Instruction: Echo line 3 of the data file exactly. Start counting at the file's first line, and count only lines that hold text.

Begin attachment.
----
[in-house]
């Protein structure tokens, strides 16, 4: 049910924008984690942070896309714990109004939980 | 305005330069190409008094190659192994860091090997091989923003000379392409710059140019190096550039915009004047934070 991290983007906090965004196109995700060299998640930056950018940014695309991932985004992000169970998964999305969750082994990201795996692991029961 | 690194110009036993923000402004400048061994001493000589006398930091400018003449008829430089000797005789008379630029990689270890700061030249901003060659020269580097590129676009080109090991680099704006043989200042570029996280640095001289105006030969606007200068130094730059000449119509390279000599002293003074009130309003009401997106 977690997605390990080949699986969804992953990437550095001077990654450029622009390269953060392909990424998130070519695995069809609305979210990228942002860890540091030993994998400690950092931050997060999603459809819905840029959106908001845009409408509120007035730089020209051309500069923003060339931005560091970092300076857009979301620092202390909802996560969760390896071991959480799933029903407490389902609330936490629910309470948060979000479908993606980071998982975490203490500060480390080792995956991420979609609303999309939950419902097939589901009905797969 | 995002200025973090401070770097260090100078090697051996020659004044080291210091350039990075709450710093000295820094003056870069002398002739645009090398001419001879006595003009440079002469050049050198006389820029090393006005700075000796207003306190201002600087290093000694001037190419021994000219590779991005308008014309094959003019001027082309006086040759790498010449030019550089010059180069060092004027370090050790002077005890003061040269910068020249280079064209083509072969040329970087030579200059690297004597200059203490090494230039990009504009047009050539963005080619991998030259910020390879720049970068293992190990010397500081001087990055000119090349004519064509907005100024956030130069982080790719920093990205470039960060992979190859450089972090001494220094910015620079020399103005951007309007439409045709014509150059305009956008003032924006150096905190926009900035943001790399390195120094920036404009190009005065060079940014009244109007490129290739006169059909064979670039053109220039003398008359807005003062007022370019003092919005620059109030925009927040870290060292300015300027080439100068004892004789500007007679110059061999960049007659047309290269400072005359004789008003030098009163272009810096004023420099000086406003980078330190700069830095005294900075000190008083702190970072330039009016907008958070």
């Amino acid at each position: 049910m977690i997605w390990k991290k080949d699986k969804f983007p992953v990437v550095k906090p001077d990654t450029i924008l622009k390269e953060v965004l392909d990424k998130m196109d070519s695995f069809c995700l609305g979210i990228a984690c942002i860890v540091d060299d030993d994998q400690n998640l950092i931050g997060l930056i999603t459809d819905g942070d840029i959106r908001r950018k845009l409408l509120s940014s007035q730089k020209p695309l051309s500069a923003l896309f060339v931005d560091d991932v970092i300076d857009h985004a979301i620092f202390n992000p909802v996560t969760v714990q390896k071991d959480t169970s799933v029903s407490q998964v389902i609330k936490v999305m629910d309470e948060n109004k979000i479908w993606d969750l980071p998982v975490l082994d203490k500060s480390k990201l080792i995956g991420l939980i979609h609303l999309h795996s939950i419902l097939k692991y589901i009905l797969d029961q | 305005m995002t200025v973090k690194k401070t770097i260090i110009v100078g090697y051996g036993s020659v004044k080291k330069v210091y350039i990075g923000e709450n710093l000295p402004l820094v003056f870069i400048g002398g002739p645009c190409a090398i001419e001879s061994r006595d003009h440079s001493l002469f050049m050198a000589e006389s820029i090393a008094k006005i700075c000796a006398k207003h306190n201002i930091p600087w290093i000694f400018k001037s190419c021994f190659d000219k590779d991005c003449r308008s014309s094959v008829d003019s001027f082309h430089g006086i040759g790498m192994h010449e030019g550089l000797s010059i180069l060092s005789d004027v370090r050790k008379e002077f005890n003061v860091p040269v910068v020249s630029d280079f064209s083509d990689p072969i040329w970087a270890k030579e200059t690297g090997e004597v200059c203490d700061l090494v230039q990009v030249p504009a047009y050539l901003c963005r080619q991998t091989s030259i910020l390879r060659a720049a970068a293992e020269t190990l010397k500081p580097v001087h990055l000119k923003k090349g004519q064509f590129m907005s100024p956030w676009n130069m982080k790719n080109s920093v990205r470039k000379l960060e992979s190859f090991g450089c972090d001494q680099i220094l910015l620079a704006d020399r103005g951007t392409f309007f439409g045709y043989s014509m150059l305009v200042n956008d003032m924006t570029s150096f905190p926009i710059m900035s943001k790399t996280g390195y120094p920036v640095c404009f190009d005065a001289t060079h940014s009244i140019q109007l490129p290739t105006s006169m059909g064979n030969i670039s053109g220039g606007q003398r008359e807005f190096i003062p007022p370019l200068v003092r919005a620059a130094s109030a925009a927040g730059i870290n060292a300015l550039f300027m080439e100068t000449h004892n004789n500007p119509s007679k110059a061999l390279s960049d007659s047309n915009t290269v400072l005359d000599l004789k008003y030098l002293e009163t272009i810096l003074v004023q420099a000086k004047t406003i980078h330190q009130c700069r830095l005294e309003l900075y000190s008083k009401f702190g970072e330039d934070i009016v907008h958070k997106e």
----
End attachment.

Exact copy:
């Amino acid at each position: 049910m977690i997605w390990k991290k080949d699986k969804f983007p992953v990437v550095k906090p001077d990654t450029i924008l622009k390269e953060v965004l392909d990424k998130m196109d070519s695995f069809c995700l609305g979210i990228a984690c942002i860890v540091d060299d030993d994998q400690n998640l950092i931050g997060l930056i999603t459809d819905g942070d840029i959106r908001r950018k845009l409408l509120s940014s007035q730089k020209p695309l051309s500069a923003l896309f060339v931005d560091d991932v970092i300076d857009h985004a979301i620092f202390n992000p909802v996560t969760v714990q390896k071991d959480t169970s799933v029903s407490q998964v389902i609330k936490v999305m629910d309470e948060n109004k979000i479908w993606d969750l980071p998982v975490l082994d203490k500060s480390k990201l080792i995956g991420l939980i979609h609303l999309h795996s939950i419902l097939k692991y589901i009905l797969d029961q | 305005m995002t200025v973090k690194k401070t770097i260090i110009v100078g090697y051996g036993s020659v004044k080291k330069v210091y350039i990075g923000e709450n710093l000295p402004l820094v003056f870069i400048g002398g002739p645009c190409a090398i001419e001879s061994r006595d003009h440079s001493l002469f050049m050198a000589e006389s820029i090393a008094k006005i700075c000796a006398k207003h306190n201002i930091p600087w290093i000694f400018k001037s190419c021994f190659d000219k590779d991005c003449r308008s014309s094959v008829d003019s001027f082309h430089g006086i040759g790498m192994h010449e030019g550089l000797s010059i180069l060092s005789d004027v370090r050790k008379e002077f005890n003061v860091p040269v910068v020249s630029d280079f064209s083509d990689p072969i040329w970087a270890k030579e200059t690297g090997e004597v200059c203490d700061l090494v230039q990009v030249p504009a047009y050539l901003c963005r080619q991998t091989s030259i910020l390879r060659a720049a970068a293992e020269t190990l010397k500081p580097v001087h990055l000119k923003k090349g004519q064509f590129m907005s100024p956030w676009n130069m982080k790719n080109s920093v990205r470039k000379l960060e992979s190859f090991g450089c972090d001494q680099i220094l910015l620079a704006d020399r103005g951007t392409f309007f439409g045709y043989s014509m150059l305009v200042n956008d003032m924006t570029s150096f905190p926009i710059m900035s943001k790399t996280g390195y120094p920036v640095c404009f190009d005065a001289t060079h940014s009244i140019q109007l490129p290739t105006s006169m059909g064979n030969i670039s053109g220039g606007q003398r008359e807005f190096i003062p007022p370019l200068v003092r919005a620059a130094s109030a925009a927040g730059i870290n060292a300015l550039f300027m080439e100068t000449h004892n004789n500007p119509s007679k110059a061999l390279s960049d007659s047309n915009t290269v400072l005359d000599l004789k008003y030098l002293e009163t272009i810096l003074v004023q420099a000086k004047t406003i980078h330190q009130c700069r830095l005294e309003l900075y000190s008083k009401f702190g970072e330039d934070i009016v907008h958070k997106e």